Haha! So true, Tiffany. I don’t know if you’re old enough, but do you remember the movie Splash with Tom Hanks and Daryl Hannah? Eugene Levy was a scientist trying to verify the existence of mermaids. Anyway, he sneaked in as a waiter to a banquet that Hanks and Hannah were attending. But get this, his right arm was mangled and in a cast. Obviously, performing the waiter duties with only one functioning arm was going to be difficult. But when the kitchen manager looked at him in dismay, Levy only had to mutter these four words to fend off any objections: “The Union sent me.” It was hilarious. I’ll never forget that line. Thanks for stopping by, Tiffany. I really appreciate your contribution to our conversation.

      • Splash had its truth-telling moments;-)

        Take it to the next level, one episode in “South Park” where they hire EEOC based healthcare workers in the ER. So a vision-impaired doctor can treat critical patients and a nurse in a wheel chair can run the ambulance rescue…I guess my point is, no matter what company / organization you work, public or private, you run into work force competency issues compounded with regulatory allowance, you are courting disasters on many fronts. I have worked for both private and public healthcare systems, while the private sector has higher productivity than the public one, I see the same lazy characters at play in both – if the public sectors hire enough self-respect and disciplined individuals who are not easily corrupted, you can get good results as well.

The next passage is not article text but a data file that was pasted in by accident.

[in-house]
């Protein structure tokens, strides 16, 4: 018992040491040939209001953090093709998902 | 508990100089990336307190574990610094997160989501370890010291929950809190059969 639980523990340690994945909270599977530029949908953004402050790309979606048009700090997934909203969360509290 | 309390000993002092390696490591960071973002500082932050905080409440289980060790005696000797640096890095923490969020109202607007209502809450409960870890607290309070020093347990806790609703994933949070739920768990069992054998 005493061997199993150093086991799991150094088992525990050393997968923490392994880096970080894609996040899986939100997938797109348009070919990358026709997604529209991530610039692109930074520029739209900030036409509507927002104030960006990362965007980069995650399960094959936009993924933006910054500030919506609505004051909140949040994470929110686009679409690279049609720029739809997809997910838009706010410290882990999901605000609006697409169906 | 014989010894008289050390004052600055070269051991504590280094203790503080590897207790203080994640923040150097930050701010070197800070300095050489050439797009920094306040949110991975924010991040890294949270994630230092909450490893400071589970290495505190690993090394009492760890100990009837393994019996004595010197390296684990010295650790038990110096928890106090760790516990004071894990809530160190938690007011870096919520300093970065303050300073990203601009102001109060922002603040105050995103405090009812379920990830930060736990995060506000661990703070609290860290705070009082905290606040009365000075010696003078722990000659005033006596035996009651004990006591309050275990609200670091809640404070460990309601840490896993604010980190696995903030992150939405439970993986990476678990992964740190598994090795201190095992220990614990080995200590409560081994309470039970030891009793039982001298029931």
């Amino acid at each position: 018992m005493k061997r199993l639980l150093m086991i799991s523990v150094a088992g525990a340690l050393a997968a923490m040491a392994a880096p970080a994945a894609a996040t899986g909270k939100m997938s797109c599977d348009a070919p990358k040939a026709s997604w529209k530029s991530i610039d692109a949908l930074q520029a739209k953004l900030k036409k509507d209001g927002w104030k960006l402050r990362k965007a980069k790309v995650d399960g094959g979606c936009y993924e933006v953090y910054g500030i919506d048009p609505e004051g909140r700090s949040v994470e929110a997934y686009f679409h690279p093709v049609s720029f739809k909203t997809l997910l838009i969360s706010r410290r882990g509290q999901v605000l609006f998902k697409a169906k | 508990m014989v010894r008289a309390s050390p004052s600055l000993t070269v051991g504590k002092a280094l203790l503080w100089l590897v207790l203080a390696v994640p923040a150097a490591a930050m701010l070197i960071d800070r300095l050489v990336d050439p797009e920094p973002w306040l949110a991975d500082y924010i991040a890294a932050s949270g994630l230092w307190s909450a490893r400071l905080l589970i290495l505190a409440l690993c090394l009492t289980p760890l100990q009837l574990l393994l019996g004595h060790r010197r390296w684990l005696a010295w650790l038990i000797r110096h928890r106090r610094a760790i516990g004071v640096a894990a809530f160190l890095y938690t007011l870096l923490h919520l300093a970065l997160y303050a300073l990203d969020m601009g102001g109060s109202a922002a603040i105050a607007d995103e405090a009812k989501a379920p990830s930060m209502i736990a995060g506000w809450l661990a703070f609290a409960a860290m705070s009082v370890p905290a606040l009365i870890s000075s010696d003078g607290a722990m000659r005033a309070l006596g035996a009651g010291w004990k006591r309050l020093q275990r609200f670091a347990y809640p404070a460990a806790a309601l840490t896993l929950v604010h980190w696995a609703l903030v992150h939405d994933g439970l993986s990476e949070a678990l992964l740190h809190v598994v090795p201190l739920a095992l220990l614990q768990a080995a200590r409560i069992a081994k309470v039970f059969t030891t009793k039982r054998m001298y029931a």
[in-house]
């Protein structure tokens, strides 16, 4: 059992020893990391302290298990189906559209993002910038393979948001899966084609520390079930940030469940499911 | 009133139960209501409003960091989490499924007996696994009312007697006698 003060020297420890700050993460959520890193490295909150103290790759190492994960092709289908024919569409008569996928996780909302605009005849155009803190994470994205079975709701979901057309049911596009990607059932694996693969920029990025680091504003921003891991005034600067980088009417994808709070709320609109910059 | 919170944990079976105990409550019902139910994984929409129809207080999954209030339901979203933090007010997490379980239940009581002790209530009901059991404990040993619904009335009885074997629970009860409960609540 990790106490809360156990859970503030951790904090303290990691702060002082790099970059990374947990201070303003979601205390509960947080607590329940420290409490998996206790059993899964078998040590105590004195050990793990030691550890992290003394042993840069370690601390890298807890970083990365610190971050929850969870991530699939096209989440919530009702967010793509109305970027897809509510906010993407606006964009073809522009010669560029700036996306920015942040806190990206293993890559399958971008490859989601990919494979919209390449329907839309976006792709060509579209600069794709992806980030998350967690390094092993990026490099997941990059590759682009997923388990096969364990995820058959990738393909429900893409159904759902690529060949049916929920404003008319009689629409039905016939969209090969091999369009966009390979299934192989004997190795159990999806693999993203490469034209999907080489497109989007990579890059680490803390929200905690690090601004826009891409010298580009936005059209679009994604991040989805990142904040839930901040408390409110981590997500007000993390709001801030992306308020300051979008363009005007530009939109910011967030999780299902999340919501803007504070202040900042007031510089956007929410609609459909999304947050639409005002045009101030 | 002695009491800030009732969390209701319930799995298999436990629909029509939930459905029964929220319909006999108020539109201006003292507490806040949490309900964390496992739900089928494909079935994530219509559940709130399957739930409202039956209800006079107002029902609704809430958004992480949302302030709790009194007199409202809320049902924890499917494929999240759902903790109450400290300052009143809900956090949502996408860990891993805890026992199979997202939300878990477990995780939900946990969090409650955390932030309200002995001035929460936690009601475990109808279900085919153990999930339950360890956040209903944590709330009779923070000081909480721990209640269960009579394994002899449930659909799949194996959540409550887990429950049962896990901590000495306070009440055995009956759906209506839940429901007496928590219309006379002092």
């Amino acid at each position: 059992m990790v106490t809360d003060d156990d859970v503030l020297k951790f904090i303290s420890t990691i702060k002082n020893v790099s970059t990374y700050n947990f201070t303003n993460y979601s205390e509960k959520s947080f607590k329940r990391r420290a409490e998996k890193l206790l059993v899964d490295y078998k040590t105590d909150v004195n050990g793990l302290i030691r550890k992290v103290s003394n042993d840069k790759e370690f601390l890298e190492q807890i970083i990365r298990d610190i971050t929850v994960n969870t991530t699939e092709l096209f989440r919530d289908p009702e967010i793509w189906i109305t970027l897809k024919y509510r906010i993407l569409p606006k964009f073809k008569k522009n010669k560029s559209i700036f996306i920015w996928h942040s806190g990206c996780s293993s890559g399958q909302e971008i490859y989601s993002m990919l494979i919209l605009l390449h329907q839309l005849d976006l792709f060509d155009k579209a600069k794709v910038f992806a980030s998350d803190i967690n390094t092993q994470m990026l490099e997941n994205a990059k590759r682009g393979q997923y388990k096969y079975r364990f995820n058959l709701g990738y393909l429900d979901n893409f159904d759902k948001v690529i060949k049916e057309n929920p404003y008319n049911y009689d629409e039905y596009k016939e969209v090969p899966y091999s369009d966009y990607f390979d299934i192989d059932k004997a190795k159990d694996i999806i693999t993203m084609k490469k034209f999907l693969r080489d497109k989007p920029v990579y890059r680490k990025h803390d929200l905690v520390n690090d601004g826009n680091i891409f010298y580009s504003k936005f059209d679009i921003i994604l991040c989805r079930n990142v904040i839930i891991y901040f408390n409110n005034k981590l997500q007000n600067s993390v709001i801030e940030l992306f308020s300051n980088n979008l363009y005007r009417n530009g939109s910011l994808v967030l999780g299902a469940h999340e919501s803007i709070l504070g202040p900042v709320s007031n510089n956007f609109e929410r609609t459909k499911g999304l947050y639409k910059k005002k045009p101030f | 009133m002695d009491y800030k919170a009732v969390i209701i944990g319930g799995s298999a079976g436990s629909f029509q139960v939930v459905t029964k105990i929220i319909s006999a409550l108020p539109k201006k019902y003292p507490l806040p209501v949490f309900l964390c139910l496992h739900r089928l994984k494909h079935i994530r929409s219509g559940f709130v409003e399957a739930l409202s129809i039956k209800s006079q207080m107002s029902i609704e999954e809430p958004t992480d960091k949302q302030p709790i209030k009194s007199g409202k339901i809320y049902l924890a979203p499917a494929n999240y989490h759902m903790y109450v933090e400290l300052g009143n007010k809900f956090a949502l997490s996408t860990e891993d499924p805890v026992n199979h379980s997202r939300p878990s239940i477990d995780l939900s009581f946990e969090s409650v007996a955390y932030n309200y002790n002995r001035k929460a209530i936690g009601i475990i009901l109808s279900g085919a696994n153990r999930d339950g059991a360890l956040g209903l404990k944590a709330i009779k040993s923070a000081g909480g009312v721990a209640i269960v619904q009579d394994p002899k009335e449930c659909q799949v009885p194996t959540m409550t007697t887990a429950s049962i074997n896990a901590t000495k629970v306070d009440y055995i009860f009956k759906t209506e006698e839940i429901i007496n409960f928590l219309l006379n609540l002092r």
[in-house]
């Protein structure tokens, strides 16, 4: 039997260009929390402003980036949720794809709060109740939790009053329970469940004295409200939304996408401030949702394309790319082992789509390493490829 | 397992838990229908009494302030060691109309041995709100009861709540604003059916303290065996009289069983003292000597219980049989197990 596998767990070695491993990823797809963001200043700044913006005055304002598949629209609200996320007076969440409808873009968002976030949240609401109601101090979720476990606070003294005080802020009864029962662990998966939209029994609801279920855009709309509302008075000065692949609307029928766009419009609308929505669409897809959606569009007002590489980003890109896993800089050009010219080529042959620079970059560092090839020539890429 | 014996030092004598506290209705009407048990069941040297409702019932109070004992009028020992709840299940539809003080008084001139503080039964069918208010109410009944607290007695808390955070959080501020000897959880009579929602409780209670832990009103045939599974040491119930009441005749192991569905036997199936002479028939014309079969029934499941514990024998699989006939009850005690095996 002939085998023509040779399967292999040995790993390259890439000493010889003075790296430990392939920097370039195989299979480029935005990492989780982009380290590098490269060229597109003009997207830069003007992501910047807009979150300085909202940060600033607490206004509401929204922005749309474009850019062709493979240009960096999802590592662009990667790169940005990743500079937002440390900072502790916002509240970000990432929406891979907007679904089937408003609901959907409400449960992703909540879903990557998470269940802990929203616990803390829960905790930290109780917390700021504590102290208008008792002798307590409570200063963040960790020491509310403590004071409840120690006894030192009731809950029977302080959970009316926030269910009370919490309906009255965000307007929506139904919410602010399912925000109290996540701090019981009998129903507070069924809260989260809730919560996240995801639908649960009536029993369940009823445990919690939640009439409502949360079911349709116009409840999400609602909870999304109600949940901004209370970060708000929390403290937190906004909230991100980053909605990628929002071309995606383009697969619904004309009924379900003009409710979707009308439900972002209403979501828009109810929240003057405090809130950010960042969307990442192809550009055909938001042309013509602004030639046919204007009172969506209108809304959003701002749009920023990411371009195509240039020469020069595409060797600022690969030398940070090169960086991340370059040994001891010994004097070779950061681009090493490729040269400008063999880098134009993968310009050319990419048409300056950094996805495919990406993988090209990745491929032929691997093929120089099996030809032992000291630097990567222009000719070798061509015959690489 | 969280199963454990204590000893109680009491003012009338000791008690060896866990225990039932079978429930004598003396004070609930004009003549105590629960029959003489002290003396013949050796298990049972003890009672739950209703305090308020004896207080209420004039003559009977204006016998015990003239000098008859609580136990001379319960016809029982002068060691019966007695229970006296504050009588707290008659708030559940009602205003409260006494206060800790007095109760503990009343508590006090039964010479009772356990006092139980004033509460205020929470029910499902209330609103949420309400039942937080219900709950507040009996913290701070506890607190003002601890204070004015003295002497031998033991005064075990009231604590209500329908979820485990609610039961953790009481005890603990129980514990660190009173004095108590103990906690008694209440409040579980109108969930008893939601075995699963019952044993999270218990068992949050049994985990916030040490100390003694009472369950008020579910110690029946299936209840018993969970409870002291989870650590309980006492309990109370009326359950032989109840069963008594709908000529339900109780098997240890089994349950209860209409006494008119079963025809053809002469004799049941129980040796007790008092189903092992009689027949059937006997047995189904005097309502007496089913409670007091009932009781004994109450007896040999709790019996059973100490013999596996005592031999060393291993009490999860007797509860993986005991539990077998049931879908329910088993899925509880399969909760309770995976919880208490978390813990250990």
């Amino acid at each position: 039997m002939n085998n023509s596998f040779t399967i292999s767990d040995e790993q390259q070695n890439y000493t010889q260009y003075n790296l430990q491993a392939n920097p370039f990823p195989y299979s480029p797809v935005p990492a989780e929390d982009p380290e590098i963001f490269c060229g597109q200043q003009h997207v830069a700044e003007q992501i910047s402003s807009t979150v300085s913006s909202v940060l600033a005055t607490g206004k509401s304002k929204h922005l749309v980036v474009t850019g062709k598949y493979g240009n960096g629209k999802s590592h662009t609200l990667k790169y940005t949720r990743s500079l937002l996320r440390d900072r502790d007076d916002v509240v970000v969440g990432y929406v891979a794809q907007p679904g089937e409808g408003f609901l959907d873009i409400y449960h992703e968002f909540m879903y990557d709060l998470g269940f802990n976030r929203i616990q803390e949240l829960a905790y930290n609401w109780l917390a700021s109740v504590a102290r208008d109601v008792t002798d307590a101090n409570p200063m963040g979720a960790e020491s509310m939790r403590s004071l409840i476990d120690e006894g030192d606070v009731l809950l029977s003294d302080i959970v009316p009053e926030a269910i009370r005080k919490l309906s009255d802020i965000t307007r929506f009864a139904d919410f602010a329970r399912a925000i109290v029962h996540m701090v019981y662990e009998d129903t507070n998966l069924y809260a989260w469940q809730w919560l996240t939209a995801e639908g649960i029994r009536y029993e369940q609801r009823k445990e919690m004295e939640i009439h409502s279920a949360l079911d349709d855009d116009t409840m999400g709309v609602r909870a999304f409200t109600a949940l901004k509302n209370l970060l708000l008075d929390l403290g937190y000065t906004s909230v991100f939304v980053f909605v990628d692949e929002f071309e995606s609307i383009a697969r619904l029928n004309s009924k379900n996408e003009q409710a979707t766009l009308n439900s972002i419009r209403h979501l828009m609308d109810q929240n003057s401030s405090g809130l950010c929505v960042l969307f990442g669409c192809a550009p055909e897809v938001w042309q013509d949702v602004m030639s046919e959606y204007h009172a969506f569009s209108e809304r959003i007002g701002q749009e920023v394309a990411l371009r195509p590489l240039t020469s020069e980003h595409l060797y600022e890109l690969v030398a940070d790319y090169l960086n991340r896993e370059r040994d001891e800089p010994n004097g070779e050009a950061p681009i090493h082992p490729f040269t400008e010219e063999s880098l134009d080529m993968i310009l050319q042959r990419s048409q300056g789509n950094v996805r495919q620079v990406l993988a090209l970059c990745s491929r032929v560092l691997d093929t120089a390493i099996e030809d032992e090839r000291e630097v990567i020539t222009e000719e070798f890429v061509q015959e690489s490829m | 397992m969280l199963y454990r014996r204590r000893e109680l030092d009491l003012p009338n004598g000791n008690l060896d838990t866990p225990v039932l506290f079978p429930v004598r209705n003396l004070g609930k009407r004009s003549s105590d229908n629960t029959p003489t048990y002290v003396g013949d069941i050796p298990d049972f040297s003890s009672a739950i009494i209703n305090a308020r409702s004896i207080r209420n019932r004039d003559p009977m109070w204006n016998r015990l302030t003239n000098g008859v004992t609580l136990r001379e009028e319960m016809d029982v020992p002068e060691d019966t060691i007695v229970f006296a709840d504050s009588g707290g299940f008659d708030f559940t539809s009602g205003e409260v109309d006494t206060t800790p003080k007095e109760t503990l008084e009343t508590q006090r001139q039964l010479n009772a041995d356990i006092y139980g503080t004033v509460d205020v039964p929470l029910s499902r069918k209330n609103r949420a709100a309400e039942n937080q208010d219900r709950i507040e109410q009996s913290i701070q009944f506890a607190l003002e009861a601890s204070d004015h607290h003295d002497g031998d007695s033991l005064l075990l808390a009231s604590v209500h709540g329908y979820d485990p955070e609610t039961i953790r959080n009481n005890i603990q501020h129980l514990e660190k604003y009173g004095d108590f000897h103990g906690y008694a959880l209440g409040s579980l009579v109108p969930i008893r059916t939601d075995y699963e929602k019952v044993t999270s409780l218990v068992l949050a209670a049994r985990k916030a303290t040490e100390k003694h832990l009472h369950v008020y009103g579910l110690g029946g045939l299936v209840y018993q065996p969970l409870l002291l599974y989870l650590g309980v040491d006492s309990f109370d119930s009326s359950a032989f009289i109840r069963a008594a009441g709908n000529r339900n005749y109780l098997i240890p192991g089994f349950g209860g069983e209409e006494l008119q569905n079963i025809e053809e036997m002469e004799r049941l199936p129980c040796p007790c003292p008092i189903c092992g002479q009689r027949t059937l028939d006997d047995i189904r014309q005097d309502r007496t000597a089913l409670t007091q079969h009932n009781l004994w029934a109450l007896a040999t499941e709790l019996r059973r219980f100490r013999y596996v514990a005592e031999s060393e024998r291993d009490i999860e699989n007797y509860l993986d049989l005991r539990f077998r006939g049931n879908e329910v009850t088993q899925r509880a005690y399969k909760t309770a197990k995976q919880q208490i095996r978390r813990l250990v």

• Mr. Groovy

          LOL! I’ll have to YouTube that episode of South Park. And I hear you about the public sector not having a monopoly on sloth and incompetence. Mrs. Groovy dealt with a co-worker who was incompetent that she dubbed this co-worker “The Monkey.”

          • By the time I retired I had everyone referring to her as “The Monkey”. We were supposed to provide personal service in our email responses to our internal “customers” but she wanted a 1-click-fits-all response for every single communication. So easy, even a monkey can do it.

            But as with most dead weight in non-profits, she “had” something on the organization. They weren’t keeping her around out of the goodness of their hearts. My boss even admitted she’d be lucky if she could get half a day’s work out of her.

  3. Okay, I can see that maintenance is probably a good candidate for privatization. But not everything is…